Though House Democrats passed two articles of impeachment against President Donald Trump late last month, House Speaker Nancy Pelosi (D-CA) still hasn’t sent them to the Senate for trial, according to Fox News. Now, one legal analyst is saying that Trump may not have to bother with a Senate trial at all.
Writing for Law & Crime, California-based trial attorney Robert Barnes argued Wednesday that Trump could ask the court system — all the way up to the Supreme Court — to dismiss the charges against him before the Senate ever has a chance to try them.
Defining “high crimes”
According to Barnes, the question at issue is “whether the courts can define what constitutes ‘high crimes’ under the [Constitution’s] impeachment clause, or whether that definitional power is exclusively delegated to the House.”
“The relevant issue in Powell was whether courts could review the House of Representatives’ conclusion that [Rep. Adam Clayton Powell, Jr.] was unqualified to sit as a member [of Congress] because he had been accused of misappropriating public funds and abusing the process of the New York courts,” Barnes writes, citing the case. He went on:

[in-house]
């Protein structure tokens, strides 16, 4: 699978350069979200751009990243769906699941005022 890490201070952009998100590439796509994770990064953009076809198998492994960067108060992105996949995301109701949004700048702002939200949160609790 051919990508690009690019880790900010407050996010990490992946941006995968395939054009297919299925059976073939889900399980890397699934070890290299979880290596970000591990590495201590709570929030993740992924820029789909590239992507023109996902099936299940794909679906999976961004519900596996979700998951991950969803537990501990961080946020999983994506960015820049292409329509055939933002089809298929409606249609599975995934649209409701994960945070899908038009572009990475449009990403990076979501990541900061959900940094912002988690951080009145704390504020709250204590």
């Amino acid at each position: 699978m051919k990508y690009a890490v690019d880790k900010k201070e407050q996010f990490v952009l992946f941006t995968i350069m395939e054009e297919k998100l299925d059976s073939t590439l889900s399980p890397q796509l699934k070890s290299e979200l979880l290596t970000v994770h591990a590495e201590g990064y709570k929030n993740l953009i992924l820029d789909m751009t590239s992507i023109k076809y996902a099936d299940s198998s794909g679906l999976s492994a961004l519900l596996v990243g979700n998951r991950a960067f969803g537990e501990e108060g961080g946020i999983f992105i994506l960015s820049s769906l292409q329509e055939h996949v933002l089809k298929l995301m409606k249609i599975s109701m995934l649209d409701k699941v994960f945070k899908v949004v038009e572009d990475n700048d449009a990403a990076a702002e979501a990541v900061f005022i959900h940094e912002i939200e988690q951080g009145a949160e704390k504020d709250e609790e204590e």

The [Supreme] Court concluded that when the [c]onstitutional terms at issue “are defined and fixed in the [C]onstitution,” then they are “unalterable by the legislature.”
But the court went further in their Nixon decision several decades later, with some justices even suggesting that “any aspect of impeachment could be subject to judicial review,” according to Barnes.
In that vein, according to the attorney, “Trump could use the courts to contest whether the House has final, unreviewable authority on what constitutes a ‘high crime’ akin to ‘treason.'”
“The House has charged ‘abuse of power,’ which is not even a crime at all, and ‘obstruction of Congress’ for asserting executive privilege, which is equally undefined as a generic crime,” Barnes writes. “Under the same logic as applied in Powell, Trump could seek judicial review as to whether either can [c]onstitutionally constitute ‘high crimes’ meriting [p]residential impeachment.”
“If no law fits, you must acquit”
For his part, it seems Barnes believes neither of the charges lodged against Trump constitute impeachable offenses.
“Many legal scholars, and Democratic [s]enators, agreed in 1999 when [former President Bill] Clinton was impeached, that few crimes fit the definition of ‘high crimes’ akin to treason,” he wrote Wednesday. “Even Trump critic Laurence Tribe once agreed that high crimes is such a limited term, it might not even apply to murder.”
As the famed Justice Curtis explained in the infamous impeachment of Andrew Johnson: “There must be some law; otherwise there is no crime.” If no law fits, you must acquit.
With the Senate poised to acquit the president on its own, it looks like Trump may not need to ask the Supreme Court to intervene. Still, it’s nice to know that the president has other avenues of getting around Democrats’ impeachment circus available to him. As we get back into the swing of Washington theatrics this New Year, Trump can use all the help he can get.